RML-06 Two Marines Standing At Ready, Royal Marine Light Infantry
From 1855 what are now known as The Royal Marines, were labeled The Royal Marine Light Infantry. They were to mainly be used in a skirmishing capacity in front of infantry. They were issued gray wool coats and trousers. The foreign service helmets were not stained, but kept white in keeping with the pristine Marine turnout.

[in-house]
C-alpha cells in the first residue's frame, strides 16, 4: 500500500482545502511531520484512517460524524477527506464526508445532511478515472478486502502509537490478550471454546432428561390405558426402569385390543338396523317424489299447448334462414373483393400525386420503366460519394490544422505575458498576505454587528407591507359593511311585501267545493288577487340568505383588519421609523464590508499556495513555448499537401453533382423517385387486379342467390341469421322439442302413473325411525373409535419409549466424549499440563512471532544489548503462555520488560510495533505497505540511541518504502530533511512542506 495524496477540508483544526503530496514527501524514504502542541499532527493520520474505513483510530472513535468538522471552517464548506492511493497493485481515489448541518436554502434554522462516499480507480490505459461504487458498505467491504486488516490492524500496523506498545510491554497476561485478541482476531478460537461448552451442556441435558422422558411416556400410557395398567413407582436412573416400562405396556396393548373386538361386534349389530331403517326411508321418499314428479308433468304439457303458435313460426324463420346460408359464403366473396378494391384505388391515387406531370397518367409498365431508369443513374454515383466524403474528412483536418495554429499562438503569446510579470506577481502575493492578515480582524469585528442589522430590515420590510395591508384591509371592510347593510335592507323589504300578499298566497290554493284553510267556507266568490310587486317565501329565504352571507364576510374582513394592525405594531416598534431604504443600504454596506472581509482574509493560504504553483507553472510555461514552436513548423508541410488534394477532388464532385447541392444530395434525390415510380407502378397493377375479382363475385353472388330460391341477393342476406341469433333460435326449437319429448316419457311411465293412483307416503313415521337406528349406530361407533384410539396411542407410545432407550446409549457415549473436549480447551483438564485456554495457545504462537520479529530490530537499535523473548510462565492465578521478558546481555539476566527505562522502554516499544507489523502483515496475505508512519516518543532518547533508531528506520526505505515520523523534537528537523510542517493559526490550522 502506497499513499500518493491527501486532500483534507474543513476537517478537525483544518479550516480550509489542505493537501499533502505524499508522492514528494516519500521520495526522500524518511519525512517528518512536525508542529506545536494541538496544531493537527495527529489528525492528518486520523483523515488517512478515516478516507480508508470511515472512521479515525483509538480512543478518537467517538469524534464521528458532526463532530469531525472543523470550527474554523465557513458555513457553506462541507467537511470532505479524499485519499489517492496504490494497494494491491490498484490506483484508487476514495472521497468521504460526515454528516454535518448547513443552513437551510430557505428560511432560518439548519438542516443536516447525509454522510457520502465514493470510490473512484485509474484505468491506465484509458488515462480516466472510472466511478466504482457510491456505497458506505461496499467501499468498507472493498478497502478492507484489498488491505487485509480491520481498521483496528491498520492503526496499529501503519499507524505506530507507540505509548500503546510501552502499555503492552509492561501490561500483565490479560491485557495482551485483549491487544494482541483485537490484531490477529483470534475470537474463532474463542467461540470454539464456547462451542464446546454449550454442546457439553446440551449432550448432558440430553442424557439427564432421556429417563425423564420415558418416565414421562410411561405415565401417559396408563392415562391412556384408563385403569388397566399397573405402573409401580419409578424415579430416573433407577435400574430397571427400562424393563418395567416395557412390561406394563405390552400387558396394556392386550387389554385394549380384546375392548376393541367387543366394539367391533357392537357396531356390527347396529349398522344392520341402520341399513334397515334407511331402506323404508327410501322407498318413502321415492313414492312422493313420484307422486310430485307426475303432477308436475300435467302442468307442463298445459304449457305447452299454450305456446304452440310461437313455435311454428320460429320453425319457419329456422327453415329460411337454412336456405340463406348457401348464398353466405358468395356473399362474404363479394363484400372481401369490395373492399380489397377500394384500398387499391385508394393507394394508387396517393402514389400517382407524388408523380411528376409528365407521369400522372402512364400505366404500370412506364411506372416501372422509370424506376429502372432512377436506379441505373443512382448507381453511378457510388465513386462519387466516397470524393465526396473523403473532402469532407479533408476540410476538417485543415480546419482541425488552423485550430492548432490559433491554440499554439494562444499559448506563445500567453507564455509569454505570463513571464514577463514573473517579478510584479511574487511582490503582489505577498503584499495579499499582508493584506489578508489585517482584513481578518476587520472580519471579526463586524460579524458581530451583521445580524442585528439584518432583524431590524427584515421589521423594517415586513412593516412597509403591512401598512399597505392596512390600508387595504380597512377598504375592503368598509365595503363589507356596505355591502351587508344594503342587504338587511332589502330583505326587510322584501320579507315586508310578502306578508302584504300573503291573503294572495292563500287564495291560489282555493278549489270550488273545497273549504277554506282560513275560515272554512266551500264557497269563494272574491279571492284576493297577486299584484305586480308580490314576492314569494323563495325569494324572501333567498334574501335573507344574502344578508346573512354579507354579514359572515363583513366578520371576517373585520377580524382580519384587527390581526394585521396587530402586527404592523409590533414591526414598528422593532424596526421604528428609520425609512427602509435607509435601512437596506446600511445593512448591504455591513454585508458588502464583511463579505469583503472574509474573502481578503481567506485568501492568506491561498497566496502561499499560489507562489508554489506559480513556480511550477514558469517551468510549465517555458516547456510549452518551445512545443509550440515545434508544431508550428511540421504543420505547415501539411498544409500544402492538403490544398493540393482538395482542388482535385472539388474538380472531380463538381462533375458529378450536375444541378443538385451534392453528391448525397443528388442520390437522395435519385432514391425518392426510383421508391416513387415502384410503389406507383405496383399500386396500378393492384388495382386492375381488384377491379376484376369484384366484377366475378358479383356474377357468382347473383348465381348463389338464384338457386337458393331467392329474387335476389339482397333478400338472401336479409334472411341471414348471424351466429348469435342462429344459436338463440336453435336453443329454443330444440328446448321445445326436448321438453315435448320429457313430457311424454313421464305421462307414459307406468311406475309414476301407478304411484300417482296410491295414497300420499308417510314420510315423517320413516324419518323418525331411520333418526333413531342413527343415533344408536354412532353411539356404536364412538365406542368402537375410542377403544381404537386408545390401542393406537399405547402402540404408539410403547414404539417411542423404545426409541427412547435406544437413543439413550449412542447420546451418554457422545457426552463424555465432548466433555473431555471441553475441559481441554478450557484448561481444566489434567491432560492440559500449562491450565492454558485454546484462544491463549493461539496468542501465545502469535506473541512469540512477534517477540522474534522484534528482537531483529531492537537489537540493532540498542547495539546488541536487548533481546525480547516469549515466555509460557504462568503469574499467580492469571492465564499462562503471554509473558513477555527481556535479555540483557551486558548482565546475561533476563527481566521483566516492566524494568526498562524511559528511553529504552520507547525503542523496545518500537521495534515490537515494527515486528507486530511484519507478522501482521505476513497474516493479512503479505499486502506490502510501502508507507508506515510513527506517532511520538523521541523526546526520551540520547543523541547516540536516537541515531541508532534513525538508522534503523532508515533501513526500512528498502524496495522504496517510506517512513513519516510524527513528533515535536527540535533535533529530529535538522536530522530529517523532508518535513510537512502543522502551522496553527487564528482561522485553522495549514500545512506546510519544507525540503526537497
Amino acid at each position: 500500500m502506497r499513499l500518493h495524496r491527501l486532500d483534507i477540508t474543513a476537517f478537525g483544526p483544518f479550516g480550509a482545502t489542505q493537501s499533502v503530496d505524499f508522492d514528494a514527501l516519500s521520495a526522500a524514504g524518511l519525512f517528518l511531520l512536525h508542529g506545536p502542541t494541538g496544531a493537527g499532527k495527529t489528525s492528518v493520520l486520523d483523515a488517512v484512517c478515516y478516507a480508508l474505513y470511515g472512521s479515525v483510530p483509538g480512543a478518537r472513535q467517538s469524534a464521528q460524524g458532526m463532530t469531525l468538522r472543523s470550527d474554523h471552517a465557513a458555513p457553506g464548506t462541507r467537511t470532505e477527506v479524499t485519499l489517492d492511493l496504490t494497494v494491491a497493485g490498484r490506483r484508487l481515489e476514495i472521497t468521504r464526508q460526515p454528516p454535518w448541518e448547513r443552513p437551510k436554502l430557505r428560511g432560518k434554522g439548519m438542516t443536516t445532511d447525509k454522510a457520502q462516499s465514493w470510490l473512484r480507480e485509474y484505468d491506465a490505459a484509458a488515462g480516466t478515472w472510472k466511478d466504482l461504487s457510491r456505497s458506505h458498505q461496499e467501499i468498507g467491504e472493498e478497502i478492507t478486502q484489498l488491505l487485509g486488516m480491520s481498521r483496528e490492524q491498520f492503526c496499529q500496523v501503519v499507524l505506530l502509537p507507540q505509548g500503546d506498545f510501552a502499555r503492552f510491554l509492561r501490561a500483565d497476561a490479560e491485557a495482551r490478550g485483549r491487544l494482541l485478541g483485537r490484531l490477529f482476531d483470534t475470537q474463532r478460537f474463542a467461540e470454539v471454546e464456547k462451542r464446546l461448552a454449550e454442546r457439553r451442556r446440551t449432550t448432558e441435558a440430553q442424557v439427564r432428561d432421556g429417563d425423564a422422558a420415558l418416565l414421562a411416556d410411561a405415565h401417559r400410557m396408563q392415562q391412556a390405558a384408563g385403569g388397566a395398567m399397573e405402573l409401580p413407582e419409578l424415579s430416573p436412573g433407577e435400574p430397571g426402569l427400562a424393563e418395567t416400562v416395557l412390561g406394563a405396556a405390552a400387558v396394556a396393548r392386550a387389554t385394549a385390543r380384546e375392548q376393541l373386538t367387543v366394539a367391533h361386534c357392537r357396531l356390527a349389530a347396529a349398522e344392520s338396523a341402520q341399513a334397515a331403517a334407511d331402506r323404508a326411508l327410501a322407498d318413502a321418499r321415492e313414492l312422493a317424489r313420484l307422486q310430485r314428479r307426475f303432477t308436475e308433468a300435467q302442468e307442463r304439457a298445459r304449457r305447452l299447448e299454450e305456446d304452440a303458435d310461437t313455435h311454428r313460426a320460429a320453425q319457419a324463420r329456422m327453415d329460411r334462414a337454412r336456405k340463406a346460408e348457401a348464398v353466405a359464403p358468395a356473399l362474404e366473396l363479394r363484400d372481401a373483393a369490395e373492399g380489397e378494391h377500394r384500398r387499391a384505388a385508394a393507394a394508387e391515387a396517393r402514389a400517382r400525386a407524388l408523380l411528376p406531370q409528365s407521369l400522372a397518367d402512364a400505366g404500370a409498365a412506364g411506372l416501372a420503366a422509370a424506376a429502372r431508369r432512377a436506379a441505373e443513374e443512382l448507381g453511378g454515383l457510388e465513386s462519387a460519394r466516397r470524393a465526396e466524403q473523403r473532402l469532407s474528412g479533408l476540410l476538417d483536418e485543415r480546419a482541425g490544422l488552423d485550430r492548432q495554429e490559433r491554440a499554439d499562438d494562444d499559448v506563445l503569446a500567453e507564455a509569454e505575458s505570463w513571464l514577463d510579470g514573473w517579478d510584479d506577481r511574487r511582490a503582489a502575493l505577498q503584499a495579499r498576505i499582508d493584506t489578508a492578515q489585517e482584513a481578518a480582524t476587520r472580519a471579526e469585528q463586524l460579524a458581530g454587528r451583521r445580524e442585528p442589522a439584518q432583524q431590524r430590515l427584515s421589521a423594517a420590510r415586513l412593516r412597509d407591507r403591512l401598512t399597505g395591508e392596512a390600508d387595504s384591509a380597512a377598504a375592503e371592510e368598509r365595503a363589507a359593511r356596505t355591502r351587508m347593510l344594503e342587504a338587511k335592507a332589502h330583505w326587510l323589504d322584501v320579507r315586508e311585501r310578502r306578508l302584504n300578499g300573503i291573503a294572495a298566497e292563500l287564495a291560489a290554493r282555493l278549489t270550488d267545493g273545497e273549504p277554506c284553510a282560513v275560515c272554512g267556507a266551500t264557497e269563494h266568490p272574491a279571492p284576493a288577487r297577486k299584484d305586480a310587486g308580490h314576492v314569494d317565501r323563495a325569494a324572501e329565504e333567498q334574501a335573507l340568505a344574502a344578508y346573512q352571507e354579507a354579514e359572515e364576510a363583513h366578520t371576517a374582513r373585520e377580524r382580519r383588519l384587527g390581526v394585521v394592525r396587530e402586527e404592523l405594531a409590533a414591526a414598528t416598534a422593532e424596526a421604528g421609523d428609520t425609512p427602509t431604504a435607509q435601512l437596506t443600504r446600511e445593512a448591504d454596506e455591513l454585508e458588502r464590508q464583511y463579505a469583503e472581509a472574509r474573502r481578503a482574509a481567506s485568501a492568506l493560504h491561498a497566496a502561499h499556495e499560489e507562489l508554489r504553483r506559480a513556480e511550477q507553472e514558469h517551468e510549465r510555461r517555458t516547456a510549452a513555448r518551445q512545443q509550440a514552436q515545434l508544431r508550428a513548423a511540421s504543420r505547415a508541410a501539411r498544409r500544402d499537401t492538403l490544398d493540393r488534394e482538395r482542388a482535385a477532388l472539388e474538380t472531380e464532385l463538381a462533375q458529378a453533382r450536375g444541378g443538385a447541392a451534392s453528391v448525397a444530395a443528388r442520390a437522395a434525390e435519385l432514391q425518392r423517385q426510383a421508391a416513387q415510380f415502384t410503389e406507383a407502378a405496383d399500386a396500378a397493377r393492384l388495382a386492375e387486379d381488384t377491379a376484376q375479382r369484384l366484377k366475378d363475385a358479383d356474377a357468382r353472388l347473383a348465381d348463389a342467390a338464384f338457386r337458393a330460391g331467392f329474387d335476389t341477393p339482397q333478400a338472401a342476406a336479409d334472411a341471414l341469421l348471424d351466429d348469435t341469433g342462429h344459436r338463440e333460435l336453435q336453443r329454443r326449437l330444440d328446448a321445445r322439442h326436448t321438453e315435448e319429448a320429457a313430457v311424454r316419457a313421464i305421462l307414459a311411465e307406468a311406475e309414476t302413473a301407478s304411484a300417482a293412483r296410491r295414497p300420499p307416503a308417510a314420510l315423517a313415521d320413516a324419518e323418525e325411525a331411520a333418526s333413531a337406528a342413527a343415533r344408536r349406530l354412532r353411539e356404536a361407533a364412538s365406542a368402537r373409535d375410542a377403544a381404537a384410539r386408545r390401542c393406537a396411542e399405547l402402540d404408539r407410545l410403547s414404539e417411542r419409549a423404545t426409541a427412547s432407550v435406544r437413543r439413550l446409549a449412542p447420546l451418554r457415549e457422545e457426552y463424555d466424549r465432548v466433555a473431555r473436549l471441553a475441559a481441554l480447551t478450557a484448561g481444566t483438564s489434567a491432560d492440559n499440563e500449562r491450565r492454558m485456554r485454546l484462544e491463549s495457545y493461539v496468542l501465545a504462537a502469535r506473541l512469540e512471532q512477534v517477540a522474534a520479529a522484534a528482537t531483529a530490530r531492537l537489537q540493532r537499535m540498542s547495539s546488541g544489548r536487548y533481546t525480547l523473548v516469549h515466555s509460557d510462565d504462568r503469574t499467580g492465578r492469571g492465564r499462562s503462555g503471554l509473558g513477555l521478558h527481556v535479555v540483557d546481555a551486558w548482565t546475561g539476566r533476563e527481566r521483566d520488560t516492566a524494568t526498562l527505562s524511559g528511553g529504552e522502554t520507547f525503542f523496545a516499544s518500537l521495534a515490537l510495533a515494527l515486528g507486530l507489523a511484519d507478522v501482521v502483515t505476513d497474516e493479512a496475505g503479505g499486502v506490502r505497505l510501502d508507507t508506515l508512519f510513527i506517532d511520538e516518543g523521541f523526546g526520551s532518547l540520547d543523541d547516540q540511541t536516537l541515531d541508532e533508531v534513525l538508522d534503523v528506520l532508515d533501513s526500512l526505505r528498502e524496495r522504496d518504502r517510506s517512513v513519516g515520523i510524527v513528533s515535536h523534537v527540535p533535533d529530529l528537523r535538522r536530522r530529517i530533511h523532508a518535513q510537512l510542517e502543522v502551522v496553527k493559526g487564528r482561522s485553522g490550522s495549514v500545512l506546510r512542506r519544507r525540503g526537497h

The marines were in Gen. Graham’s square at El Teb. At Tamai in 1884 they formed the rear wall of Maj. Davis’s 2nd Brigade square. When the wild Hadenodoa warriors flooded into the square through the gap left by the Black Watch. The rear rank of the marines were compelled to turnabout and fight in both directions. At this time the Marines acted as a breakwater to steady elements of the York and Lancaster Regiment, and the Black Watch as they recovered to retrieve the situation.
The Marines were to take part in most of the major actions throughout the Sudan Campaigns.